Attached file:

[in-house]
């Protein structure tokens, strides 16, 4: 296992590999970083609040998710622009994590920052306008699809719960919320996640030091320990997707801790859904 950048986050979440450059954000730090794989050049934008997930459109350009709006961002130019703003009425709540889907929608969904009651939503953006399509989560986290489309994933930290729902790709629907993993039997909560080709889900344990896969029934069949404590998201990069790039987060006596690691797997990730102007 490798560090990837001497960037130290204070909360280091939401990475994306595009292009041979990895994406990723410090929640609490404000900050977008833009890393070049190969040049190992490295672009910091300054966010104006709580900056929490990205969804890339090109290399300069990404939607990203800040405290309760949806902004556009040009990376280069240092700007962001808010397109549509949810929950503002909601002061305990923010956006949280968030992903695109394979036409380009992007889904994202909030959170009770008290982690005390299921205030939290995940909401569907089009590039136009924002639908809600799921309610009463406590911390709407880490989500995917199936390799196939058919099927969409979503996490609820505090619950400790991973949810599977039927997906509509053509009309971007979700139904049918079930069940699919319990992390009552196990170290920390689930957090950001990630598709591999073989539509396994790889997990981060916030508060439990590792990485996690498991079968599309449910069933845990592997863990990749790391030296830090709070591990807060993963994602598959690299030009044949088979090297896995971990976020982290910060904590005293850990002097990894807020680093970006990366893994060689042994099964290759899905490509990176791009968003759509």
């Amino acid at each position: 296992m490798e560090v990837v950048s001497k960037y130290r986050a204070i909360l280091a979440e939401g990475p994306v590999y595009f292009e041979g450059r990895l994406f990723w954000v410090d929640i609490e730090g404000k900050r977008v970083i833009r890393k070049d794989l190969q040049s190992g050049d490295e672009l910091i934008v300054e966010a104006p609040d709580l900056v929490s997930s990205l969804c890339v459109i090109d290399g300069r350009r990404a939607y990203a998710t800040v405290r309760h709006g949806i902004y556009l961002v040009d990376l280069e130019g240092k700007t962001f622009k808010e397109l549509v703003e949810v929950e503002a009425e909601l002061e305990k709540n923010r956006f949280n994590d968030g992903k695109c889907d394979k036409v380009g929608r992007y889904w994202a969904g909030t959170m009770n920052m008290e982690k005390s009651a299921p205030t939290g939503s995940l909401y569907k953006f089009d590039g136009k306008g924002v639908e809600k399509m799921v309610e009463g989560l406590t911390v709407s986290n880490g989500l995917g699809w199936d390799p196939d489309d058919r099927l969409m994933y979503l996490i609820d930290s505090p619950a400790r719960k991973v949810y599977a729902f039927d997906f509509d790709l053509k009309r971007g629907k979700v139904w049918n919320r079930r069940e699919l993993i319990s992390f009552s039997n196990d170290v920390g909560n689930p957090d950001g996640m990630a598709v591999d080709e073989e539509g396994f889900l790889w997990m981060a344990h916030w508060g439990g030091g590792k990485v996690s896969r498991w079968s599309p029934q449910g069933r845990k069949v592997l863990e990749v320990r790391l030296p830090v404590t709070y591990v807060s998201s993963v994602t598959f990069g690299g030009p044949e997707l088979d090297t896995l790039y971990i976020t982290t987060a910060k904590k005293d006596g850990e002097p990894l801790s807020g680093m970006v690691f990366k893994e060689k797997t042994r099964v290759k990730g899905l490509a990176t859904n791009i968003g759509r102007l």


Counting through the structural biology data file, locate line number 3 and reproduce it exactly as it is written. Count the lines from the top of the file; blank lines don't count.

């Amino acid at each position: 296992m490798e560090v990837v950048s001497k960037y130290r986050a204070i909360l280091a979440e939401g990475p994306v590999y595009f292009e041979g450059r990895l994406f990723w954000v410090d929640i609490e730090g404000k900050r977008v970083i833009r890393k070049d794989l190969q040049s190992g050049d490295e672009l910091i934008v300054e966010a104006p609040d709580l900056v929490s997930s990205l969804c890339v459109i090109d290399g300069r350009r990404a939607y990203a998710t800040v405290r309760h709006g949806i902004y556009l961002v040009d990376l280069e130019g240092k700007t962001f622009k808010e397109l549509v703003e949810v929950e503002a009425e909601l002061e305990k709540n923010r956006f949280n994590d968030g992903k695109c889907d394979k036409v380009g929608r992007y889904w994202a969904g909030t959170m009770n920052m008290e982690k005390s009651a299921p205030t939290g939503s995940l909401y569907k953006f089009d590039g136009k306008g924002v639908e809600k399509m799921v309610e009463g989560l406590t911390v709407s986290n880490g989500l995917g699809w199936d390799p196939d489309d058919r099927l969409m994933y979503l996490i609820d930290s505090p619950a400790r719960k991973v949810y599977a729902f039927d997906f509509d790709l053509k009309r971007g629907k979700v139904w049918n919320r079930r069940e699919l993993i319990s992390f009552s039997n196990d170290v920390g909560n689930p957090d950001g996640m990630a598709v591999d080709e073989e539509g396994f889900l790889w997990m981060a344990h916030w508060g439990g030091g590792k990485v996690s896969r498991w079968s599309p029934q449910g069933r845990k069949v592997l863990e990749v320990r790391l030296p830090v404590t709070y591990v807060s998201s993963v994602t598959f990069g690299g030009p044949e997707l088979d090297t896995l790039y971990i976020t982290t987060a910060k904590k005293d006596g850990e002097p990894l801790s807020g680093m970006v690691f990366k893994e060689k797997t042994r099964v290759k990730g899905l490509a990176t859904n791009i968003g759509r102007l």